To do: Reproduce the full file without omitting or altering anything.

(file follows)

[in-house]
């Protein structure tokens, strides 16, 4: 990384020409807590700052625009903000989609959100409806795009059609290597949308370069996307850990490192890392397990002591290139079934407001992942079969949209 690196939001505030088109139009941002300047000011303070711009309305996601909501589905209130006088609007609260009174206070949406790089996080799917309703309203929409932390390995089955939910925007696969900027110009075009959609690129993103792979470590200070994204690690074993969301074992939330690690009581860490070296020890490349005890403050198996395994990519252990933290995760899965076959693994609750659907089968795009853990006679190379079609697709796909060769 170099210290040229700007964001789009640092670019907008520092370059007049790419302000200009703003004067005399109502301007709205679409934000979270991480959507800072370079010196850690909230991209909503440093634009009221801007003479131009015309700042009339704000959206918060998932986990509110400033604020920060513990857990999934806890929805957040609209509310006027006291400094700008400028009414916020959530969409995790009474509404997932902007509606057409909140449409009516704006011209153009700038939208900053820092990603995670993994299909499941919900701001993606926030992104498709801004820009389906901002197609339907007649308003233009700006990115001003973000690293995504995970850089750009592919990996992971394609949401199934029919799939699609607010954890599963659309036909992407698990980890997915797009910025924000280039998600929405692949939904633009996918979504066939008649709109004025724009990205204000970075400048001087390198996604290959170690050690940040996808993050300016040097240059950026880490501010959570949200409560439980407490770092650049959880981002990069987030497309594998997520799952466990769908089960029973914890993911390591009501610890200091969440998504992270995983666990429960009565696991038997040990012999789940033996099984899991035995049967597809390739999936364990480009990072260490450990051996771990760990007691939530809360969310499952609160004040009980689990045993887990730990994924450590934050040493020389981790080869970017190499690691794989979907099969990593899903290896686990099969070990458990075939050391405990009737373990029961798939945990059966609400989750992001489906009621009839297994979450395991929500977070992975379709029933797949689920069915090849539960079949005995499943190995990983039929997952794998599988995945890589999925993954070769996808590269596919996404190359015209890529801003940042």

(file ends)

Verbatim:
[in-house]
């Protein structure tokens, strides 16, 4: 990384020409807590700052625009903000989609959100409806795009059609290597949308370069996307850990490192890392397990002591290139079934407001992942079969949209 690196939001505030088109139009941002300047000011303070711009309305996601909501589905209130006088609007609260009174206070949406790089996080799917309703309203929409932390390995089955939910925007696969900027110009075009959609690129993103792979470590200070994204690690074993969301074992939330690690009581860490070296020890490349005890403050198996395994990519252990933290995760899965076959693994609750659907089968795009853990006679190379079609697709796909060769 170099210290040229700007964001789009640092670019907008520092370059007049790419302000200009703003004067005399109502301007709205679409934000979270991480959507800072370079010196850690909230991209909503440093634009009221801007003479131009015309700042009339704000959206918060998932986990509110400033604020920060513990857990999934806890929805957040609209509310006027006291400094700008400028009414916020959530969409995790009474509404997932902007509606057409909140449409009516704006011209153009700038939208900053820092990603995670993994299909499941919900701001993606926030992104498709801004820009389906901002197609339907007649308003233009700006990115001003973000690293995504995970850089750009592919990996992971394609949401199934029919799939699609607010954890599963659309036909992407698990980890997915797009910025924000280039998600929405692949939904633009996918979504066939008649709109004025724009990205204000970075400048001087390198996604290959170690050690940040996808993050300016040097240059950026880490501010959570949200409560439980407490770092650049959880981002990069987030497309594998997520799952466990769908089960029973914890993911390591009501610890200091969440998504992270995983666990429960009565696991038997040990012999789940033996099984899991035995049967597809390739999936364990480009990072260490450990051996771990760990007691939530809360969310499952609160004040009980689990045993887990730990994924450590934050040493020389981790080869970017190499690691794989979907099969990593899903290896686990099969070990458990075939050391405990009737373990029961798939945990059966609400989750992001489906009621009839297994979450395991929500977070992975379709029933797949689920069915090849539960079949005995499943190995990983039929997952794998599988995945890589999925993954070769996808590269596919996404190359015209890529801003940042």